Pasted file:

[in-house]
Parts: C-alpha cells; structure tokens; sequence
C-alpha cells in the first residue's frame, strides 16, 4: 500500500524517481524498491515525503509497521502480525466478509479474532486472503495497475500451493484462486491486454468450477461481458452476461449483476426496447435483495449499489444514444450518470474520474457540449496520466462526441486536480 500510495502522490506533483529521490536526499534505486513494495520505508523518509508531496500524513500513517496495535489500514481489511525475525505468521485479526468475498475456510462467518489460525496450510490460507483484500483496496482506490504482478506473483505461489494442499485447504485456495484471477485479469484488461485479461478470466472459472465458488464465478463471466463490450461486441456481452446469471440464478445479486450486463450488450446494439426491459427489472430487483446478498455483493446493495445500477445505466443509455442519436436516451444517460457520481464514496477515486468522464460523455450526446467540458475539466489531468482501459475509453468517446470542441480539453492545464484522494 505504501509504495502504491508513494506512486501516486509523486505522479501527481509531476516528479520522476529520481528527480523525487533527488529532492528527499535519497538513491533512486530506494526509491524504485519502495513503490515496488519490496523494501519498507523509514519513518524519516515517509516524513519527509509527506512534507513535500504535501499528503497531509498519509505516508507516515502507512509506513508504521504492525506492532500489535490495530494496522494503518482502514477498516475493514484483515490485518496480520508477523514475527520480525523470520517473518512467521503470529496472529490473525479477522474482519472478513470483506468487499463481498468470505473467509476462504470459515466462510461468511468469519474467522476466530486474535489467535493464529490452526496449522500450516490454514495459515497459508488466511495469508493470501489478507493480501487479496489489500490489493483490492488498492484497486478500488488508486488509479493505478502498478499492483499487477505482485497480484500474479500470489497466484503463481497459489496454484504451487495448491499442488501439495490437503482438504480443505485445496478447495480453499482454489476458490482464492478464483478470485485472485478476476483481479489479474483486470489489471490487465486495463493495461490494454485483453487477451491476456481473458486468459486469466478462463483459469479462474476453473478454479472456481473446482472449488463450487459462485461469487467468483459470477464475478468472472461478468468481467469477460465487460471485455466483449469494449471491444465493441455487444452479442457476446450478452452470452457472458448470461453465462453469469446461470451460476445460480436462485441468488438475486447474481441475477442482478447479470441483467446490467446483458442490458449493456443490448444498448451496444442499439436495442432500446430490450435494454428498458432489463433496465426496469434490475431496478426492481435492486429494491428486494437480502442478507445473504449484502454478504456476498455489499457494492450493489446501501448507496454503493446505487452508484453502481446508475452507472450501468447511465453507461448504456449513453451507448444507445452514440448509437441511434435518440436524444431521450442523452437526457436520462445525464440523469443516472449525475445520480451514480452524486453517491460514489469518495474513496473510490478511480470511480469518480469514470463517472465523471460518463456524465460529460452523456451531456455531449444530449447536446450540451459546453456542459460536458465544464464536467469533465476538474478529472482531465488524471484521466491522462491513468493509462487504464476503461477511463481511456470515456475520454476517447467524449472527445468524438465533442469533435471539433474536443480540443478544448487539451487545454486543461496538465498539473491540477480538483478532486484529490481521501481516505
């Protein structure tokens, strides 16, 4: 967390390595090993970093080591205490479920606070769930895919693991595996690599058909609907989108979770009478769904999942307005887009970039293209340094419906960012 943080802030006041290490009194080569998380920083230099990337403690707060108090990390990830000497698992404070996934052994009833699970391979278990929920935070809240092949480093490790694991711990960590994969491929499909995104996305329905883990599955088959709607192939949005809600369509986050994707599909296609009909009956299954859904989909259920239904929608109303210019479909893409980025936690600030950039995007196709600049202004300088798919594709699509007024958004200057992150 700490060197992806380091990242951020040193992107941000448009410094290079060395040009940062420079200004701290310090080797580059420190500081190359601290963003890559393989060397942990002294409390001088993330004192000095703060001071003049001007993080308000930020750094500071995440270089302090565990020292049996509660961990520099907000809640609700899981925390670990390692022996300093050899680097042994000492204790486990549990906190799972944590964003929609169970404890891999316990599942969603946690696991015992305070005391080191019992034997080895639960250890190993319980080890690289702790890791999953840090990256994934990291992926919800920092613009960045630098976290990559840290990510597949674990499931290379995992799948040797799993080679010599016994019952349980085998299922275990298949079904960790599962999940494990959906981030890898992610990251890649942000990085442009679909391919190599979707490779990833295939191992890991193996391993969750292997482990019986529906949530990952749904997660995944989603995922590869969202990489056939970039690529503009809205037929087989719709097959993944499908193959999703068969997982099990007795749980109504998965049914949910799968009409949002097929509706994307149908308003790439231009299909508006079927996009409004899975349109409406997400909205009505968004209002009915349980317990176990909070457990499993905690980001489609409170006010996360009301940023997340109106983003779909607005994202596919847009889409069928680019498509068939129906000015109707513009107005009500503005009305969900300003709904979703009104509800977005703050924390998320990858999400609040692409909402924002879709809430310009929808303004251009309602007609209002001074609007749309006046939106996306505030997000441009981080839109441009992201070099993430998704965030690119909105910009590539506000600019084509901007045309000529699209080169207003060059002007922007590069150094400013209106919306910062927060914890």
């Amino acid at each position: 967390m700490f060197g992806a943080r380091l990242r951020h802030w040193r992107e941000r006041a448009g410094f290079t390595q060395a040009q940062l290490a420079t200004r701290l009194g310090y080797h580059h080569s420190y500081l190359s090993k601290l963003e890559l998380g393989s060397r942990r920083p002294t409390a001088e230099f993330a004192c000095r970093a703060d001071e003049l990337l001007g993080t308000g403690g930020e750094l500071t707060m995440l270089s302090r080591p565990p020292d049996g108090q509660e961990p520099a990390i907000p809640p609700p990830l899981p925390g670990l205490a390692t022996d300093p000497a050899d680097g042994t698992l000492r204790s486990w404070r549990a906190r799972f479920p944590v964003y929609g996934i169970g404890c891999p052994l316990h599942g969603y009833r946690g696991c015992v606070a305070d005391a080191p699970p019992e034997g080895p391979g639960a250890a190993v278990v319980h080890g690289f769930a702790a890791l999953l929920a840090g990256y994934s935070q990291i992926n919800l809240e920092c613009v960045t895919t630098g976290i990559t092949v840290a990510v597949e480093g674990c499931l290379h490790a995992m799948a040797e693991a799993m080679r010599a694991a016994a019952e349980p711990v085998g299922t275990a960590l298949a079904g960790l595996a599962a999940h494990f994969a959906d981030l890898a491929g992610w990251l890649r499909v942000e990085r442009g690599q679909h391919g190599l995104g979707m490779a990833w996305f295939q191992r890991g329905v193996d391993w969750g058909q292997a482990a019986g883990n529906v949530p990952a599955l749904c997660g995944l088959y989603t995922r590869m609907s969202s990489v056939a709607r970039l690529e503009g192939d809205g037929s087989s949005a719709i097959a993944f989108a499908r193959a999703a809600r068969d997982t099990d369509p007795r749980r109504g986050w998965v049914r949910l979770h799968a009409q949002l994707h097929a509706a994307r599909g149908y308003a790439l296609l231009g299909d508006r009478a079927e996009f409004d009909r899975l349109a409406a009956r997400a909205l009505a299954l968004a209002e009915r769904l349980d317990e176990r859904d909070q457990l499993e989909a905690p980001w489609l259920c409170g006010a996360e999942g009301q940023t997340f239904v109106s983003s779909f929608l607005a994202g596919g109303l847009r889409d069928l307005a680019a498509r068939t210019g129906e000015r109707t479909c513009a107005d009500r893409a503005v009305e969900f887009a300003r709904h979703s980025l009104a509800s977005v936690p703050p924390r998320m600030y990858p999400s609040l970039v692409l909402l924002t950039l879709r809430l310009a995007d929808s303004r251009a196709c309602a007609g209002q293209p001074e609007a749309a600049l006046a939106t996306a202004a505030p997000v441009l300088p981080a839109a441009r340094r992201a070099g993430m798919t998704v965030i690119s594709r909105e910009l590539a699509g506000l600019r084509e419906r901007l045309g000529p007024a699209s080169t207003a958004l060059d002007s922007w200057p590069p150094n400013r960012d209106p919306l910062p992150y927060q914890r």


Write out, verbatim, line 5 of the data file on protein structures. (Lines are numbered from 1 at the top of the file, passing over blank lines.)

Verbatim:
């Amino acid at each position: 967390m700490f060197g992806a943080r380091l990242r951020h802030w040193r992107e941000r006041a448009g410094f290079t390595q060395a040009q940062l290490a420079t200004r701290l009194g310090y080797h580059h080569s420190y500081l190359s090993k601290l963003e890559l998380g393989s060397r942990r920083p002294t409390a001088e230099f993330a004192c000095r970093a703060d001071e003049l990337l001007g993080t308000g403690g930020e750094l500071t707060m995440l270089s302090r080591p565990p020292d049996g108090q509660e961990p520099a990390i907000p809640p609700p990830l899981p925390g670990l205490a390692t022996d300093p000497a050899d680097g042994t698992l000492r204790s486990w404070r549990a906190r799972f479920p944590v964003y929609g996934i169970g404890c891999p052994l316990h599942g969603y009833r946690g696991c015992v606070a305070d005391a080191p699970p019992e034997g080895p391979g639960a250890a190993v278990v319980h080890g690289f769930a702790a890791l999953l929920a840090g990256y994934s935070q990291i992926n919800l809240e920092c613009v960045t895919t630098g976290i990559t092949v840290a990510v597949e480093g674990c499931l290379h490790a995992m799948a040797e693991a799993m080679r010599a694991a016994a019952e349980p711990v085998g299922t275990a960590l298949a079904g960790l595996a599962a999940h494990f994969a959906d981030l890898a491929g992610w990251l890649r499909v942000e990085r442009g690599q679909h391919g190599l995104g979707m490779a990833w996305f295939q191992r890991g329905v193996d391993w969750g058909q292997a482990a019986g883990n529906v949530p990952a599955l749904c997660g995944l088959y989603t995922r590869m609907s969202s990489v056939a709607r970039l690529e503009g192939d809205g037929s087989s949005a719709i097959a993944f989108a499908r193959a999703a809600r068969d997982t099990d369509p007795r749980r109504g986050w998965v049914r949910l979770h799968a009409q949002l994707h097929a509706a994307r599909g149908y308003a790439l296609l231009g299909d508006r009478a079927e996009f409004d009909r899975l349109a409406a009956r997400a909205l009505a299954l968004a209002e009915r769904l349980d317990e176990r859904d909070q457990l499993e989909a905690p980001w489609l259920c409170g006010a996360e999942g009301q940023t997340f239904v109106s983003s779909f929608l607005a994202g596919g109303l847009r889409d069928l307005a680019a498509r068939t210019g129906e000015r109707t479909c513009a107005d009500r893409a503005v009305e969900f887009a300003r709904h979703s980025l009104a509800s977005v936690p703050p924390r998320m600030y990858p999400s609040l970039v692409l909402l924002t950039l879709r809430l310009a995007d929808s303004r251009a196709c309602a007609g209002q293209p001074e609007a749309a600049l006046a939106t996306a202004a505030p997000v441009l300088p981080a839109a441009r340094r992201a070099g993430m798919t998704v965030i690119s594709r909105e910009l590539a699509g506000l600019r084509e419906r901007l045309g000529p007024a699209s080169t207003a958004l060059d002007s922007w200057p590069p150094n400013r960012d209106p919306l910062p992150y927060q914890r």